Public and private spaces adapted to allow the trade and consumption of intoxicants. Credit: Wellcome Collection (CC BY 4.0)

Social practice theory

The key research interest of Intoxicating Spaces was a lens of social practice theory or praxeology. This tradition of social scientific analysis seeks to understand past and present human behaviour. Here, the focus is not on motives or societal structures, but rather on practices and shared ways of saying and doing things. These practices or routinised types of behaviour changed with the introduction of new intoxicants. They include purchasing sugar or sharing a pipe in a sailor’s tavern.

Each practice consists of elements such as materials, competences, and meanings. This helped the researchers analyse and communicate the changing impact of new intoxicants on Europe’s public spaces. They developed a typology of shared elements that enables comparison of the case study cities across time and space. The online exhibition gives many examples of the changing elements of public space.

The research project resulted in the following workshops and national exhibitions, which are availablae online and in-person:

  • Amsterdam Central Station: “Worlds of Opiates“
  • “Drogenbildung und Geschichte im Klassenzimmer“
  • “Humour and the Promotion and Control of Intoxicants Past and Present”
  • Stockholm University: “Public Discussions on Coffee Beans” and “Intoxicants and the Global Economy”

Researchers hope to demonstrate that understanding these processes offers a vital historical perspective on urgent contemporary issues around drug use and abuse. Similarly, addiction, migration, inclusion and exclusion within public spaces, and the place of intoxicants in everyday life are topics.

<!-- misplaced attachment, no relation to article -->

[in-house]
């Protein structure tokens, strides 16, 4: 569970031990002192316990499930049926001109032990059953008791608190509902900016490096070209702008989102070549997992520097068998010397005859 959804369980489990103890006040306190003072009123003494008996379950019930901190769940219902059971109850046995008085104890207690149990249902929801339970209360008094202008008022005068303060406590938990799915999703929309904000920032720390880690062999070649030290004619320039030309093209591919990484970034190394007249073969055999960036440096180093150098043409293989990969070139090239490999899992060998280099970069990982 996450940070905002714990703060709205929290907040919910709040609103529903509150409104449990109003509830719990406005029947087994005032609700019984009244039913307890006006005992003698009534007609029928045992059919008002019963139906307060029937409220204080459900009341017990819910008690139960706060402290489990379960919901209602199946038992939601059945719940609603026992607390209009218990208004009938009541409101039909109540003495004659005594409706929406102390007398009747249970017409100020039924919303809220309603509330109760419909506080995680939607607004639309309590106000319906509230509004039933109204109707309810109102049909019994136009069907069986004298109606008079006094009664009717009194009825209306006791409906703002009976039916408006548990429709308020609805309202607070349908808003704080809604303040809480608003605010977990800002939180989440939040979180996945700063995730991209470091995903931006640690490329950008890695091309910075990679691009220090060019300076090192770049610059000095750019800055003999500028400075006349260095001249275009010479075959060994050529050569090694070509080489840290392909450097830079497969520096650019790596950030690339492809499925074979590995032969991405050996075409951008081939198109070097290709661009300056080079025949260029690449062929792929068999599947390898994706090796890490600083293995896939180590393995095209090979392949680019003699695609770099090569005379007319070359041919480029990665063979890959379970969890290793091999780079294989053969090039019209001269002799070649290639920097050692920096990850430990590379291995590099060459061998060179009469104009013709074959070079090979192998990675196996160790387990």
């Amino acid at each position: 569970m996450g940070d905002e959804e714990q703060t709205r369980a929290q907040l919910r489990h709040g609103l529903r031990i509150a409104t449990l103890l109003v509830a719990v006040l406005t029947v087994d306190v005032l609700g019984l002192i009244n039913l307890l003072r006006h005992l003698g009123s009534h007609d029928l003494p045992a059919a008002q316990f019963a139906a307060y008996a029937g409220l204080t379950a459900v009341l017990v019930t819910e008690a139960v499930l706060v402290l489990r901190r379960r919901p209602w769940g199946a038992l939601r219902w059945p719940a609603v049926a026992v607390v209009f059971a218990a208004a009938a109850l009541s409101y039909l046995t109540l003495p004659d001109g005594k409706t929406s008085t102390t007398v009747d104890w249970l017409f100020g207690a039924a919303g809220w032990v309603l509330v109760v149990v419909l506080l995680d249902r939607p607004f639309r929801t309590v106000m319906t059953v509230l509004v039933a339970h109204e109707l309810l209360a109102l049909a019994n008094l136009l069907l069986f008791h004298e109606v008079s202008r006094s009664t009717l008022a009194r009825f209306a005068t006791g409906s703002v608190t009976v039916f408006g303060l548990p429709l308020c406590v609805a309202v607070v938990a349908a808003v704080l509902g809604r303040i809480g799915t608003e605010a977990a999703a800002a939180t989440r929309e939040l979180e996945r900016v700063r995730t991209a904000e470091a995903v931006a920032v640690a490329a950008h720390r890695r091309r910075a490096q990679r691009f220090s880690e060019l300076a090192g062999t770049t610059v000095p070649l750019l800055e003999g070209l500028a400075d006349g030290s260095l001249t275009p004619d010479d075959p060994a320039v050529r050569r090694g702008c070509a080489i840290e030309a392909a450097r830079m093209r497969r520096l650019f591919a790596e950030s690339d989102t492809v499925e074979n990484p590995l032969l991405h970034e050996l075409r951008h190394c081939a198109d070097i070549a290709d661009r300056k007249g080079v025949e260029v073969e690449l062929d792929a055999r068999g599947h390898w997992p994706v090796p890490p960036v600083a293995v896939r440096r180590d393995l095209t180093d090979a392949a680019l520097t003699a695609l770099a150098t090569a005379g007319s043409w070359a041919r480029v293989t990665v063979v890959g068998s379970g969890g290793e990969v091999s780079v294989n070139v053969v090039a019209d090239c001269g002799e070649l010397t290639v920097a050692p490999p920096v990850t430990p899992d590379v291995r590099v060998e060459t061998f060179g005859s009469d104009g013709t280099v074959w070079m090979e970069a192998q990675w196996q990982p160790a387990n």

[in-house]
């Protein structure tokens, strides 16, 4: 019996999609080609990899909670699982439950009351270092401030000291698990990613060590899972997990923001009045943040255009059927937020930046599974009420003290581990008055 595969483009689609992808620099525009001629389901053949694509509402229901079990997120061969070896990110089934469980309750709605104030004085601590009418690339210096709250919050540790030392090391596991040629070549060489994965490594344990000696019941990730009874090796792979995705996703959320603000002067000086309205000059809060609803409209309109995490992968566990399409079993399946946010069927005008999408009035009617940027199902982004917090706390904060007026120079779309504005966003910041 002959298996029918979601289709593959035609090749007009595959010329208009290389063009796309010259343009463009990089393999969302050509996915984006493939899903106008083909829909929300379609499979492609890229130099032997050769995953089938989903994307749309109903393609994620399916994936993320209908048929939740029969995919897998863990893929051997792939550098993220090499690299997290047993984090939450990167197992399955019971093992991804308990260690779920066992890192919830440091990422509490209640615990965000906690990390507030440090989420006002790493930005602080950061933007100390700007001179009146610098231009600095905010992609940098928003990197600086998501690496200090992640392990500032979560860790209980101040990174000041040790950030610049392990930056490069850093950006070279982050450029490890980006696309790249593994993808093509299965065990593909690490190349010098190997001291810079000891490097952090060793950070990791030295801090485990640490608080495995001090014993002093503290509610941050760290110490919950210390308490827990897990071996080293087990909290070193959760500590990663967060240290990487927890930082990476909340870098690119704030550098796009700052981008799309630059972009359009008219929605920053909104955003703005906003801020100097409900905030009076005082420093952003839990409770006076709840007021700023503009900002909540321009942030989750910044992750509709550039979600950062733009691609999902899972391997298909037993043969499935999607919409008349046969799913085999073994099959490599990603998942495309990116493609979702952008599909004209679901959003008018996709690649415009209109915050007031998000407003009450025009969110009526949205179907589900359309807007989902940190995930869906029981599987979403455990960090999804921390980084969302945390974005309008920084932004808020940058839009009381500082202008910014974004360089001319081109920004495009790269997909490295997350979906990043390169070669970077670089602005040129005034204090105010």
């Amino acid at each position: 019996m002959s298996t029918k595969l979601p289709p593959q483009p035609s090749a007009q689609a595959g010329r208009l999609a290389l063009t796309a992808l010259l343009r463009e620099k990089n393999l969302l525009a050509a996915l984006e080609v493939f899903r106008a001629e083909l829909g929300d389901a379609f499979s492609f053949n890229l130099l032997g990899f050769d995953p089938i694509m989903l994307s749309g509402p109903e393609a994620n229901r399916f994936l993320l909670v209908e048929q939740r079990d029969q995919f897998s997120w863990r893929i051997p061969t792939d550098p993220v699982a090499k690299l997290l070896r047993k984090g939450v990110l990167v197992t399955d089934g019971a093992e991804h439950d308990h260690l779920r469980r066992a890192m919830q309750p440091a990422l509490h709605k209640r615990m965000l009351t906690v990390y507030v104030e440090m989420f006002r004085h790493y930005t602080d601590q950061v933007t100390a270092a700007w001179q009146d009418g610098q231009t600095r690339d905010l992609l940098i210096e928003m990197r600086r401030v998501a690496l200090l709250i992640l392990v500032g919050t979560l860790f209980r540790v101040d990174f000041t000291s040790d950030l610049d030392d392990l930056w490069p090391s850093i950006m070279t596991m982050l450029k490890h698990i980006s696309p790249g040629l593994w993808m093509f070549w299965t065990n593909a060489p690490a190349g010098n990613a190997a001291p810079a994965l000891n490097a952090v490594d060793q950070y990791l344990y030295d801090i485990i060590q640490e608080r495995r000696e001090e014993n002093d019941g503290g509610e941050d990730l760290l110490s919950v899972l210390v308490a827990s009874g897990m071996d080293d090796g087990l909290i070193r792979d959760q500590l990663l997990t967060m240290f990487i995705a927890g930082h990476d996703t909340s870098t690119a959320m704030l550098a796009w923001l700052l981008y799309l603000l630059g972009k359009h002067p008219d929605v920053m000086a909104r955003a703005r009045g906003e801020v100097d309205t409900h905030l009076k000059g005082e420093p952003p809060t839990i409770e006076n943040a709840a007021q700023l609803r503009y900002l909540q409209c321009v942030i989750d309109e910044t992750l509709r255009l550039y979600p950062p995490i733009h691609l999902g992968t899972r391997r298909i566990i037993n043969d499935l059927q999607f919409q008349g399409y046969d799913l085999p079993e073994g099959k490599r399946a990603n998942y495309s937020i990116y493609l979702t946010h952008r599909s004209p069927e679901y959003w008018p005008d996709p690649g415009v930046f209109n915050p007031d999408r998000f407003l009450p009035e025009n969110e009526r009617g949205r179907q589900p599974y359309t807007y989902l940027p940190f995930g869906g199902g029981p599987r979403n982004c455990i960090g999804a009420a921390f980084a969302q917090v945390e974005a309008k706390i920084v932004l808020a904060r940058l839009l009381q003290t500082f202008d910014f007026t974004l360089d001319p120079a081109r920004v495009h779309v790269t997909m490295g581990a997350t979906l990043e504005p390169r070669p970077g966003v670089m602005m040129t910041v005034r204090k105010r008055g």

The exhibition also sheds light on the horrible influcence of demand for intoxicants on slavery. Credit: Wellcome Collection (CC BY 4.0)

New intoxicants, colonialism, and slavery

While Europe experienced the new intoxicants as very pleasurable, the provenance of the substances was everything but: Intoxicating Spaces also investigates how the establishment of slave economies across the Atlantic enabled intoxicant trade. The researchers shed light on the violence and incivility of colonies, plantation, and life below decks.

In the period from 1600 to 1850, about 12.5 million black Africans suffered forced transportation by the Danish, Dutch, English, French, Portuguese, and Spanish empires. The slaves had to produce rice, cotton, cacao, coffee, tobacco, and sugar with its derivatives molasses and rum. In the “New World”, the tropical climate permitted the cultivation of the crops for new intoxicants on a massive scale. But free European migrants, servants, convicts, and Native Americans alone could not meet the intensive labour demands of plantations. Coerced labour from Africa was the response, with about a third of slaves working in the production and transport of new intoxicants.

The exhibition clarifies that “European consumers chasing highs were responsible for initiating and sustaining the almost unimaginable cruelties of plantation slavery: from the trauma of kidnapping and enslavement in Africa, to the terror of the Middle Passage, to the daily horrors of subjugation on estates, which combined long hours and backbreaking work in tropical conditions wit militaristic discipline and punishments that included whipping, branding, castration, ear-cropping, and amputation.”

By the way: Sam Quinones’ book “Dreamland: The True Tale of America’s Opiate Epidemic” shows current effects of intoxicant trafficking.